Spring 2022

Colonial and Post-Colonial Africa

Listed in: Black Studies, as BLST-121  |  History, as HIST-181

Formerly listed as: BLST-47  |  HIST-22

Moodle site: Course

Faculty

Sean Redding (Section 01)

Description

(Offered as HIST 181 [AF/TE/TR] and BLST 121 [A]) Africa is a continent of fifty-four countries, but in many people's minds, the continent's name conjures up a host of stereotypes—some positive and some negative—that misrepresent the continent as an undifferentiated whole. This course's primary goal is to introduce students to the historical evidence and scholarly conversations about Africa’s pasts from the 1870s to the present. The main themes will be the social, political, and economic impacts of imperial policies on African societies, and the long afterlife of these impacts. We will discuss the construction and alterations of “tribal” identities and nationalist politics, the problems caused by colonial labor policies and the denial of civil rights to Africans, the reconstruction of gender identities and roles, and the emergence of various forms of protest politics in both the colonial and post-colonial periods. Requirements include active participation in class and multiple graded and ungraded written assignments. Two class meetings per week.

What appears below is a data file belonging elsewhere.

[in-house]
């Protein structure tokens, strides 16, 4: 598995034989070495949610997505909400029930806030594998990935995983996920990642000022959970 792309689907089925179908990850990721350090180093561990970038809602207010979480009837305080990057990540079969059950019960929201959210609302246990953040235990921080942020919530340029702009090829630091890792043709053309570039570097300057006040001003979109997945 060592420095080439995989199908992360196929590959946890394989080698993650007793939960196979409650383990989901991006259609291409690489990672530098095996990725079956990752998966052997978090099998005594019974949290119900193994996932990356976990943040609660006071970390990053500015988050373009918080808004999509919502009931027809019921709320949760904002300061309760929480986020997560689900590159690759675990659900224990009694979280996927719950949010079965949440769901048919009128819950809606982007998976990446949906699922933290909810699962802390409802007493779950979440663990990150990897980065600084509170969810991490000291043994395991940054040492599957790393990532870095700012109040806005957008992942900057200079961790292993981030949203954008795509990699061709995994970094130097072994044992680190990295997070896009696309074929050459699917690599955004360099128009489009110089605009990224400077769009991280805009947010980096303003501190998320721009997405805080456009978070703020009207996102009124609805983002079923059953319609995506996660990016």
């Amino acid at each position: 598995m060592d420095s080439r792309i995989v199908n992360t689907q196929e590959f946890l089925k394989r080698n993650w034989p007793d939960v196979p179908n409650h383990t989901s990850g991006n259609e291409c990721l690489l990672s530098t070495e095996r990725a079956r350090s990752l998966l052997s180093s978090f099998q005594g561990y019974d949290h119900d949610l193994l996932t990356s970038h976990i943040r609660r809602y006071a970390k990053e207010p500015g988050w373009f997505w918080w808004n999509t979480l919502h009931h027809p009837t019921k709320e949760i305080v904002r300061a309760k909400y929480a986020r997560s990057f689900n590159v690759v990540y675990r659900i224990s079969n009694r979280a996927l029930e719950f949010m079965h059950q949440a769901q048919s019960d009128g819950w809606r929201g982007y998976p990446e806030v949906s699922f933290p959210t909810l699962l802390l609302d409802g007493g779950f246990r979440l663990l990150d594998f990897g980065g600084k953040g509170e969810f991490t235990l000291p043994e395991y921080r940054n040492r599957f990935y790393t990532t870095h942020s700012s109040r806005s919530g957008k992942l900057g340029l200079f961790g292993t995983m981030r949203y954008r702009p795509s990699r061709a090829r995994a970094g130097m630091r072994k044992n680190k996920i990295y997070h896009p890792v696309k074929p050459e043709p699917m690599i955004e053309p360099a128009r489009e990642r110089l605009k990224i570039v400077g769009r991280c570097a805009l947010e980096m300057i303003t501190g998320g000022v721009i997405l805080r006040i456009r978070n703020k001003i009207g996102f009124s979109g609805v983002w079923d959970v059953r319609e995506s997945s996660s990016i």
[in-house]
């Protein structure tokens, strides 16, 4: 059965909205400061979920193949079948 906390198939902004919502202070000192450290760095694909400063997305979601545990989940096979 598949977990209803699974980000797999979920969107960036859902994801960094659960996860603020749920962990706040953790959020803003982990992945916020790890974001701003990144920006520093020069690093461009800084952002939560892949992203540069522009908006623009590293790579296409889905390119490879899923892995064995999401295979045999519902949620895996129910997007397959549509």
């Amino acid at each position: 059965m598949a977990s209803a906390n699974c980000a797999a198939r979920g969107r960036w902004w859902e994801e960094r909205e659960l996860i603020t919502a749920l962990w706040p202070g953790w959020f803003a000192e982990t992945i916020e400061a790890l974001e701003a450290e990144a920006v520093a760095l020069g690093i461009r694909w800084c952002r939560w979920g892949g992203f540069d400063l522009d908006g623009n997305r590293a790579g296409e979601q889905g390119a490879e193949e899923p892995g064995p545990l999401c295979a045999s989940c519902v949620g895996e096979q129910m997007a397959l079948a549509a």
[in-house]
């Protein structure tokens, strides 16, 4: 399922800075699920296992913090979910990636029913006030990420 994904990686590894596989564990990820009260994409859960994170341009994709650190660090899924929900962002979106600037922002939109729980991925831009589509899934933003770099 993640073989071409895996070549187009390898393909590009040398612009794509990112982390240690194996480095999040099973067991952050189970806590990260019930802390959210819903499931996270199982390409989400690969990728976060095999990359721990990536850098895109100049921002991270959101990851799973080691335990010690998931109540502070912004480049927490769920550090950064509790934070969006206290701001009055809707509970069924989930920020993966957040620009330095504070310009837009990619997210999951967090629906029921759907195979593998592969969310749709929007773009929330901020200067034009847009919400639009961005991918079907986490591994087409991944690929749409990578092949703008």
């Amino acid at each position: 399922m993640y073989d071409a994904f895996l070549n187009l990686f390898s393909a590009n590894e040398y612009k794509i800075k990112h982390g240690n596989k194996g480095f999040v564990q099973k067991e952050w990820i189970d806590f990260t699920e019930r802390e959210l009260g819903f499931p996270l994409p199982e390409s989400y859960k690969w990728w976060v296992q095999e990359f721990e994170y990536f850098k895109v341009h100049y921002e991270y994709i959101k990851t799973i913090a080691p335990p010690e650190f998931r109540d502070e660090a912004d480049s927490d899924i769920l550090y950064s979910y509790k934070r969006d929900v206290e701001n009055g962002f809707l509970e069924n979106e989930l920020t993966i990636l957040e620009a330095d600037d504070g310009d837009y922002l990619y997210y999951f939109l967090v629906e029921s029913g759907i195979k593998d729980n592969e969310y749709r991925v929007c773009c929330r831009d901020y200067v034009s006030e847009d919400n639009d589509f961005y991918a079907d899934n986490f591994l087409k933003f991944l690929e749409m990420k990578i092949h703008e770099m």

Spring semester. Professor Redding.

Keywords

Attention to Issues of Gender and Sexuality, Attention to Issues of Race, Attention to Issues of Social Justice, Attention to Writing, Transnational or World Cultures Taught in English

Offerings

2022-23: Not offered
Other years: Offered in Spring 2008, Spring 2009, Spring 2011, Spring 2013, Spring 2014, Spring 2015, Spring 2016, Fall 2017, Spring 2019, Spring 2020, Spring 2021, Spring 2022